How can you reduce or eliminate the customer expectation gap?

Luckily, there are a few strategies you can use to make sure you are always meeting — even exceeding – customer expectations. They include: 

  • Embrace proactive support and reduce your reliance on reactive support
  • Engaging with your customers in a personalized way
  • Empowering them with efficient self-service and automation
  • Investing in your customer support team

Embrace proactive support

One of the scariest statistics in customer support and CX is that, out of every 26 users facing a problem, only 1 will report the issue and try to get help to solve it. The rest just churn. That's why it is no longer enough for customer support teams to offer reactive support — especially if their aim is to become CX leaders. That's because reactive support, as a general rule, only takes place once a customer has already experienced a problem, grown frustrated by it and finally reached out to customer support after trying to fix it themselves.

Proactive support, which is the philosophy of reaching out to customers as soon as an agent notices that a user has experienced an issue, is going to be a bigger and bigger part of good CX moving into 2023.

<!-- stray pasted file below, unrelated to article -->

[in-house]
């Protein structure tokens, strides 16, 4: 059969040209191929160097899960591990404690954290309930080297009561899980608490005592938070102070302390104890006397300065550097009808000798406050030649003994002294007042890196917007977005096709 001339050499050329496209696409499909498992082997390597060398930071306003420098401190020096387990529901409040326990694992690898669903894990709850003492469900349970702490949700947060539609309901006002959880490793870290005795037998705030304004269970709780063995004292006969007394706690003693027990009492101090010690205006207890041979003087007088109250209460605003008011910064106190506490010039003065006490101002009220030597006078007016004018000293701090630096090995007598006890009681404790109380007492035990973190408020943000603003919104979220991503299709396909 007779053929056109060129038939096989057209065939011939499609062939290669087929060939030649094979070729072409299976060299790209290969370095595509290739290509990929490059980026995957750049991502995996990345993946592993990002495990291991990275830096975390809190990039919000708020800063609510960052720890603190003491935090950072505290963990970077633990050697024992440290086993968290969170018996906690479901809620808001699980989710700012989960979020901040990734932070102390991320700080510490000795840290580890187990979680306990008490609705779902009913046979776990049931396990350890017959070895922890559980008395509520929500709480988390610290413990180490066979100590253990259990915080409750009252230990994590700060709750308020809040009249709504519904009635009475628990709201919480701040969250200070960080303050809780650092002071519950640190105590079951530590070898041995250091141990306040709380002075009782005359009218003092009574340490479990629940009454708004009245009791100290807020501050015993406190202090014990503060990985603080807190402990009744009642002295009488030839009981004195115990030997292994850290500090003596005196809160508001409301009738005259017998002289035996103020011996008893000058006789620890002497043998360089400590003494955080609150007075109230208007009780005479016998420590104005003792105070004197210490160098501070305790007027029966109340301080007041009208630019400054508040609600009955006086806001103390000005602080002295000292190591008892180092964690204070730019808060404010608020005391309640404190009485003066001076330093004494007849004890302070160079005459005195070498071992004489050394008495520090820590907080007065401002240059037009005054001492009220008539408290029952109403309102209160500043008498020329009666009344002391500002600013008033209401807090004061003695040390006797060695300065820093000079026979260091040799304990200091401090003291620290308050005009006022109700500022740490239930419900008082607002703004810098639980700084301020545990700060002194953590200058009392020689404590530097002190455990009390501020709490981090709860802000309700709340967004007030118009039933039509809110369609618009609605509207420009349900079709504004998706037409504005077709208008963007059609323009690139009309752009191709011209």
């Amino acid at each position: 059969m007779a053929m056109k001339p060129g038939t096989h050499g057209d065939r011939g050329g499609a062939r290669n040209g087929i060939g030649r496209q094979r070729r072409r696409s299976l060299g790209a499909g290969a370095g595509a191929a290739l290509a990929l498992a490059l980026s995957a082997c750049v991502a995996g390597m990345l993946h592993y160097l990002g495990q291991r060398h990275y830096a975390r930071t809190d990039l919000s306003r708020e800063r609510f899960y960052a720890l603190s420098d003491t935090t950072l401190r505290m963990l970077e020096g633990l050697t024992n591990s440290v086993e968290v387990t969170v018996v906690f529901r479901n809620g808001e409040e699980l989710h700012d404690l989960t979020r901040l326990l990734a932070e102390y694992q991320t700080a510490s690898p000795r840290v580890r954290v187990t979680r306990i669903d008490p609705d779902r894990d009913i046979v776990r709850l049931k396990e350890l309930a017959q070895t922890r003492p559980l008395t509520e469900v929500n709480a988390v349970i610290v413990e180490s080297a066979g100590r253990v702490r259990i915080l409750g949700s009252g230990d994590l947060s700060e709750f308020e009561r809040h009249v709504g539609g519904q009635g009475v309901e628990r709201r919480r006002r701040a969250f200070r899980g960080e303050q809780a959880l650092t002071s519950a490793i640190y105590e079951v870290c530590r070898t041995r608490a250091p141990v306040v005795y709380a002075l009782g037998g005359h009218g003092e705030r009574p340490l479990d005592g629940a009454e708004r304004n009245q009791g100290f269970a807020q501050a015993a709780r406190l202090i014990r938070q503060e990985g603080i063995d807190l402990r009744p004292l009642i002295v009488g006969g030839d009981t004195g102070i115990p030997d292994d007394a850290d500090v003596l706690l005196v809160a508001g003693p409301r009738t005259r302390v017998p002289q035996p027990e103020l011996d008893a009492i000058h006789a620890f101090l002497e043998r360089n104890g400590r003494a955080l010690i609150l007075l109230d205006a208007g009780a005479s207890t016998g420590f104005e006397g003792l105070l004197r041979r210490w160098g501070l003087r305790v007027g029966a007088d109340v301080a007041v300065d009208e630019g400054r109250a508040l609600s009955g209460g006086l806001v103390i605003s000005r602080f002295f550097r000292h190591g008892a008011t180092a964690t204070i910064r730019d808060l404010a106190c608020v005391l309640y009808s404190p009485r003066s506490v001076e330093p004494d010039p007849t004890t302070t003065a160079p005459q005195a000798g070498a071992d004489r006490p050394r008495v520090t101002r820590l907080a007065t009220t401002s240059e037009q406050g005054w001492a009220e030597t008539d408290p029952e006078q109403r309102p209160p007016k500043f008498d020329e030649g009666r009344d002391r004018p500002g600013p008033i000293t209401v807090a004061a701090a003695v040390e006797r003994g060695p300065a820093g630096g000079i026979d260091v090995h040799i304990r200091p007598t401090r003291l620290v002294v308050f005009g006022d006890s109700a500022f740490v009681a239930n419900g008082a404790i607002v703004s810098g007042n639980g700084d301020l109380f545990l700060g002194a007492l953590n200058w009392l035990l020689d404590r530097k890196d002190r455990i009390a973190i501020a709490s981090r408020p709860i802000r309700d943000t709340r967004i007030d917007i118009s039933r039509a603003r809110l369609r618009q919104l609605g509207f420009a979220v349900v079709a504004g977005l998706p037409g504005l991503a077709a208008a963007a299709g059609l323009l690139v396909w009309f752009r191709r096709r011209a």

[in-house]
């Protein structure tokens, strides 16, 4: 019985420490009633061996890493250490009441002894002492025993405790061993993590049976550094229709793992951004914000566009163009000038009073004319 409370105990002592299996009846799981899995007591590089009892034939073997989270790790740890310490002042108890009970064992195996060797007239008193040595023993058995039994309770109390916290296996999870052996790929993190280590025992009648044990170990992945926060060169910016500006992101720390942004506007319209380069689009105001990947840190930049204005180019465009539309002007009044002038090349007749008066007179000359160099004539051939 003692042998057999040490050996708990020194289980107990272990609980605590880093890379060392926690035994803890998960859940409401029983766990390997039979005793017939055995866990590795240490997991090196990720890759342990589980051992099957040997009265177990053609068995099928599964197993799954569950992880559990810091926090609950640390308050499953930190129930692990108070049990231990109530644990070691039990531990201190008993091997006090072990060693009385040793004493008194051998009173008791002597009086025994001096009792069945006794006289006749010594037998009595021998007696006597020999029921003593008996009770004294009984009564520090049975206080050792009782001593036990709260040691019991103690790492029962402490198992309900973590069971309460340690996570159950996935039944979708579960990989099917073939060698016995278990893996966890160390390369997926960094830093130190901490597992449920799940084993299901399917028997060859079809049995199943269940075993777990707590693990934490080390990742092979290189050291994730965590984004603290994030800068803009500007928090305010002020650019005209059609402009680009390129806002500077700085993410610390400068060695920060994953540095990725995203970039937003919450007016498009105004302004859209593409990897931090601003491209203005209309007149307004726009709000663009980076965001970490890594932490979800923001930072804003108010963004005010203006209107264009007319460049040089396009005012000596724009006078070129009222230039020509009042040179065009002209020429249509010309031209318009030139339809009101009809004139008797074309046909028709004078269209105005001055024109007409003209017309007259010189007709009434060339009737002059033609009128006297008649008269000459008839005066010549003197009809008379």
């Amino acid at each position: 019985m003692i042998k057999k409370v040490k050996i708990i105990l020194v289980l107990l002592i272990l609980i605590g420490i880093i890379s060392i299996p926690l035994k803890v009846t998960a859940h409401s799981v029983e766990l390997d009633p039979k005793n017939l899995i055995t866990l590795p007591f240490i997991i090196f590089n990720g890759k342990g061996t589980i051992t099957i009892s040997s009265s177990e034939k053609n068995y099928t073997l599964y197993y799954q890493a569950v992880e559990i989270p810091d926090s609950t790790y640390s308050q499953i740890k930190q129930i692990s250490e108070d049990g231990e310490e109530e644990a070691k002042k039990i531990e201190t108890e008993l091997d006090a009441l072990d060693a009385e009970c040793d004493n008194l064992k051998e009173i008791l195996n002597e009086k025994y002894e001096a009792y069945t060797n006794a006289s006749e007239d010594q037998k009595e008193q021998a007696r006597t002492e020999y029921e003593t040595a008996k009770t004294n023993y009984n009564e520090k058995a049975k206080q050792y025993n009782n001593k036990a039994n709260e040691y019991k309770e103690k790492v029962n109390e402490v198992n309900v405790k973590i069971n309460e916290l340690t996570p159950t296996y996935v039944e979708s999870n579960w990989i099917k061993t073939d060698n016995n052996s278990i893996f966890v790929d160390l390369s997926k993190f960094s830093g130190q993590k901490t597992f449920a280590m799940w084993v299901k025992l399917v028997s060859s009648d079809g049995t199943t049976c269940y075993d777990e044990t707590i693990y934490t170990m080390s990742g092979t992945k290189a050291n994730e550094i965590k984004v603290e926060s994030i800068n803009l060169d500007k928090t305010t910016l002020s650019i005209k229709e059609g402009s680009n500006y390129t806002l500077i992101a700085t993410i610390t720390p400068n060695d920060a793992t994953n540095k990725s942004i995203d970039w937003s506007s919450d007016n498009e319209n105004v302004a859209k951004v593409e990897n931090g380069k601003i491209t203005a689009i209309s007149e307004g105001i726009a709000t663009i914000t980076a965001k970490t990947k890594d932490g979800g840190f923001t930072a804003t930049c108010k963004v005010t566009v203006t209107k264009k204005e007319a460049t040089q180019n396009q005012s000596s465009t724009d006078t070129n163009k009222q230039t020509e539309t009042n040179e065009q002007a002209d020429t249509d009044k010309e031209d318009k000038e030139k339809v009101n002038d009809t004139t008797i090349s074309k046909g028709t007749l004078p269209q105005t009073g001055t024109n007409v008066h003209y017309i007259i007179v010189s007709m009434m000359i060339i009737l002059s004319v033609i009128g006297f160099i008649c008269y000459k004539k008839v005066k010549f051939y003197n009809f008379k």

The best way to offer proactive support is to invest in a session replay tool. You can set it to record all user sessions in your app and then have your agents monitor those on an ongoing basis to look for errors and bugs. Once they spot something, they can either reach out to that user over chat or email — or they can use cobrowsing to collaborative and quickly solve more complex issues.

Engage with your clients through personalization

Personalization is a critical element that yields results when you're running a company tasked with meeting customer expectations. However, many SaaS companies rely overly on automation when communicating with their customers and designing customer experiences. If you're looking to bridge the customer expectation gap, you'll need to be cater to the fact that most customers really value personalization. Studies indicate that over 80% of customers are more likely to do business with companies that offer personalized experiences. 

To make your CX more personalized, there are a few things you can do: 

  • Use personalization tokens in every piece of communication your send out.
  • Frequently check in with your customers by sending out CSAT, CES and NPS surveys
  • Consider hiring customer success managers for your biggest accounts.

Empower your customers with efficient self-service and automation

When your company starts to grow exponentially, you may not be able to hire the necessary amount of customer support agents to meet demand. Automation is a handy tool to both empower users to solve their own issues and ease support burdens by resolving most simple level 0 and 1 support tickets.